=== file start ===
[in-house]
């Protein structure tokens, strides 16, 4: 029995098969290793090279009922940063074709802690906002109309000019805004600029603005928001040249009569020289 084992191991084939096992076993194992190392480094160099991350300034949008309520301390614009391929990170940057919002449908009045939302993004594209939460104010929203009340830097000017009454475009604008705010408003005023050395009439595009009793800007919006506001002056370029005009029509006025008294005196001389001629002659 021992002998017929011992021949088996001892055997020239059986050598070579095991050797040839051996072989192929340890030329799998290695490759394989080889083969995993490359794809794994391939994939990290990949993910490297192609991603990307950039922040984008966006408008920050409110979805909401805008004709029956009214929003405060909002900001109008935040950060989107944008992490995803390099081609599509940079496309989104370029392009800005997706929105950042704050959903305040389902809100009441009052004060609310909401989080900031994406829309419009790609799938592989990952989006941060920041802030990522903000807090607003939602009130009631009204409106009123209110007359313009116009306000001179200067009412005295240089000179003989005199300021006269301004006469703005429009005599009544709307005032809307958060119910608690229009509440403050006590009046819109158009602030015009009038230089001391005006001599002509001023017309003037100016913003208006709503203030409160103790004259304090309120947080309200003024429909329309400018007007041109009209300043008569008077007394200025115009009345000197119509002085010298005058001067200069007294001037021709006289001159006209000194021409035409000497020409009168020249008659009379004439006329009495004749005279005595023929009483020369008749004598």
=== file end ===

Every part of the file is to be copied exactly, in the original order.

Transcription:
[in-house]
């Protein structure tokens, strides 16, 4: 029995098969290793090279009922940063074709802690906002109309000019805004600029603005928001040249009569020289 084992191991084939096992076993194992190392480094160099991350300034949008309520301390614009391929990170940057919002449908009045939302993004594209939460104010929203009340830097000017009454475009604008705010408003005023050395009439595009009793800007919006506001002056370029005009029509006025008294005196001389001629002659 021992002998017929011992021949088996001892055997020239059986050598070579095991050797040839051996072989192929340890030329799998290695490759394989080889083969995993490359794809794994391939994939990290990949993910490297192609991603990307950039922040984008966006408008920050409110979805909401805008004709029956009214929003405060909002900001109008935040950060989107944008992490995803390099081609599509940079496309989104370029392009800005997706929105950042704050959903305040389902809100009441009052004060609310909401989080900031994406829309419009790609799938592989990952989006941060920041802030990522903000807090607003939602009130009631009204409106009123209110007359313009116009306000001179200067009412005295240089000179003989005199300021006269301004006469703005429009005599009544709307005032809307958060119910608690229009509440403050006590009046819109158009602030015009009038230089001391005006001599002509001023017309003037100016913003208006709503203030409160103790004259304090309120947080309200003024429909329309400018007007041109009209300043008569008077007394200025115009009345000197119509002085010298005058001067200069007294001037021709006289001159006209000194021409035409000497020409009168020249008659009379004439006329009495004749005279005595023929009483020369008749004598």